King's Lynn Kitchenware Shops

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Factfile for Kings Lynn:

Location of Kings Lynn: Norfolk, East Anglia, Eastern England, UK.

Kings Lynn Post Code: PE30

Kings Lynn Dialling Code: 01553

Population of Kings Lynn: 42,800 (Census of 2011)

Kings Lynn Ordnance Survey Map Reference: TF62390

In the beginning called Lynn or Lin (and later as Bishop's Lynn), the lively market town of King's Lynn was at one time among the most significant ports in Britain. It now has a population of about 43,000 and lures in a fairly high number of visitors, who come to soak in the history of this memorable city and to experience its countless fine tourist attractions and events. The name of the town (Lynn) stems from the Celtic word for "pool or lake" and indicates the reality that this spot once was engulfed by a big tidal lake.

The town is placed at the bottom the Wash in Norfolk, East Anglia, that giant chunk from the east coast of England where King John is considered to have lost all his Crown Jewels in 1215. He had been entertained by the burghers of Lynn (which it was called at this time), back then a major port, but was scuppered by an especially fast rising October high tide as he made his way westwards over hazardous mud flats toward Newark and the treasures were lost on the mud flats. Not long afterwards, he died of a surfeit of peaches (or lampreys) dependent on which account you read. At present the town was always a natural hub, the hub for trade betwixt the eastern counties and the Midlands, the railway terminus of the London, Cambridge, Ely main line, and a bridge which links 'high' Norfolk stretching toward Norwich in the east, and 'low' Norfolk, the flat marsh and fen lands to the south of the Wash.

Kings-lynn-river-great-ouseThe royal connections for King's Lynn have proven to be more powerful these days as compared to the times of King John. Several miles in the direction of the north-east you will find Sandringham House, one of the Queen's personal estates and a popular tourist attraction. The town of King's Lynn itself itself lies predominantly on the eastern bank of the River Great Ouse estuary. The majority of the streets beside the Great Ouse, particularly those close to the the Minster Church of St Margaret's, are pretty much as they were two centuries ago.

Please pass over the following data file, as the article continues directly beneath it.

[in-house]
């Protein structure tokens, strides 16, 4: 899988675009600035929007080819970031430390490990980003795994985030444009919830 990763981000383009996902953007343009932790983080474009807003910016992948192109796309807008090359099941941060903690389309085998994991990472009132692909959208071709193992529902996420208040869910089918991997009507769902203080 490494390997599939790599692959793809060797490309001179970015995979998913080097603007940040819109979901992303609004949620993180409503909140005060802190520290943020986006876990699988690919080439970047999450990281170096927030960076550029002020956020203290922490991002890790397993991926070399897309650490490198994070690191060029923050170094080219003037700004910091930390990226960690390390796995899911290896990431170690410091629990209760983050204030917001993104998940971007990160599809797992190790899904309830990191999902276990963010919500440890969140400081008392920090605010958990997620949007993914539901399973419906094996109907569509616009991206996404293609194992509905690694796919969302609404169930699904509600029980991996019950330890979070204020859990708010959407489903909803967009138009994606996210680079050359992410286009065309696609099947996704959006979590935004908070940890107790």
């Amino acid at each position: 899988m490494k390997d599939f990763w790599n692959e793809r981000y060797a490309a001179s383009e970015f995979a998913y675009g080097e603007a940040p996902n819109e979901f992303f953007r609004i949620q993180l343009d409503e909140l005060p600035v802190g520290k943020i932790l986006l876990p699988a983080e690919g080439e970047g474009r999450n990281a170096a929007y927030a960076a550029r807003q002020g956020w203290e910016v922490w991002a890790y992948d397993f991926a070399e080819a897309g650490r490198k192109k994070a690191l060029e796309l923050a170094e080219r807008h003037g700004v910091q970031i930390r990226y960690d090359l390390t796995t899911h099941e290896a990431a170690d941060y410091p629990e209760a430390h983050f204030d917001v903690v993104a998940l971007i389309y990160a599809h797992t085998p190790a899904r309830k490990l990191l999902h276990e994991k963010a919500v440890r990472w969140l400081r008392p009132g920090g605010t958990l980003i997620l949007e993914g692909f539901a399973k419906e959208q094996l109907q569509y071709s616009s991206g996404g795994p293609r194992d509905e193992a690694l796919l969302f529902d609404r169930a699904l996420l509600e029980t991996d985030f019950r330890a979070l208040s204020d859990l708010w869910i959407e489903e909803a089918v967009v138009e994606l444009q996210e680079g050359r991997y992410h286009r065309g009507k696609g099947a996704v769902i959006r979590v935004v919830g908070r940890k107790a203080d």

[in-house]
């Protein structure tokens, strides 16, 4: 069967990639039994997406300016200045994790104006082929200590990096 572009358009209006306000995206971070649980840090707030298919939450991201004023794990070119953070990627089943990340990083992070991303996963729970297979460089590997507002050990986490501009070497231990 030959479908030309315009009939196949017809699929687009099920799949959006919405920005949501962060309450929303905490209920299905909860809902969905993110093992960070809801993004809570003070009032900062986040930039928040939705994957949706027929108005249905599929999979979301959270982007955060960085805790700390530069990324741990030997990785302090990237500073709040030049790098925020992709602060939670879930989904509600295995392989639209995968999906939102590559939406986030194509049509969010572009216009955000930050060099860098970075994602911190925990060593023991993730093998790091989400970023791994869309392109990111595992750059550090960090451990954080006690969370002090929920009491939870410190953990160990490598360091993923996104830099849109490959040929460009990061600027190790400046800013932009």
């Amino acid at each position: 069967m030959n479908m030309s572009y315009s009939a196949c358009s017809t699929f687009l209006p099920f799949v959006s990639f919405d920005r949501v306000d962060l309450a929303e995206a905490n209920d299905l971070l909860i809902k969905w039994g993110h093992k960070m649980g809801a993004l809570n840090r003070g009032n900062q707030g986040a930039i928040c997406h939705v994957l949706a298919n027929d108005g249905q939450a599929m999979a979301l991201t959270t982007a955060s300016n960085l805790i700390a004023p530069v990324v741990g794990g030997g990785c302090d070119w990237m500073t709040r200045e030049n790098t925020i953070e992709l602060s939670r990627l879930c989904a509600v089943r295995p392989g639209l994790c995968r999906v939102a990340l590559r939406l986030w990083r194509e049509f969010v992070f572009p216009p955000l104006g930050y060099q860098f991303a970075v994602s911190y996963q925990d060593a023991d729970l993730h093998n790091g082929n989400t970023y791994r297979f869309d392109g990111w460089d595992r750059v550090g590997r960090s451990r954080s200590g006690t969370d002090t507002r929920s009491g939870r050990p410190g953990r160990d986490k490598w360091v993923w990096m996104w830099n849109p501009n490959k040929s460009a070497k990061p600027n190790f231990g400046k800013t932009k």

If you're looking for a focal point in the town then it would likely be the historic Tuesday Market Place , in particular in modern times because the old Corn Exchange has been transformed into a primary entertainment centre. The majority of the buildings around the Tuesday Market Place are Victorian or even earlier than that. These include the striking Duke's Head Hotel, built in 1683, and a grade II listed building since 1951, the Corn Exchange (1854) and the Globe Hotel (first erected in 1650).

King's Lynn's Historical Background - Quite likely in the beginning a Celtic community, and without a doubt later an Anglo-Saxon settlement it was registered just as Lun in the Domesday Book (1086), and controlled by Bishop Almer of Elmham. The town was to be known as King's Lynn during the 16th century, and had previously been known as Bishop's Lynn (and only Lynn prior to that), the Bishop's a part of the name was given because it was owned by a Bishop, who established a Benedictine priory there in the late 11th C, and it was the Bishop who originally granted the town the right to hold a street market in 1101. It was additionally at about this time period that the St Margaret's Church was built.

Bishop's Lynn eventually started to be a very important commerce centre and port, with products like salt, wool and grain shipped out via the harbor. By the arrival of the fourteenth century, Bishop's Lynn was among the key ports in the British Isles and much business was done with the Hanseatic League (Baltic and German merchants), with the Hanseatic Warehouse in St Margaret's Lane being built for them in the late 15th century.

The town encountered a couple of significant calamities in the 14th C, firstly was a dreadful fire which destroyed large areas the town, and the second in the shape of the Black Death, a horrific plague which resulted in the death of over half of the inhabitants of the town in the time period 1348 and 1349. In 1537, at the time of Henry the Eighth, the town was taken over by the monarch as opposed to a bishop and was consequently known as King's Lynn, the year after Henry VIII also shut down the Benedictine Priory as part of his Dissolution of the Monasteries (1536 to 1541).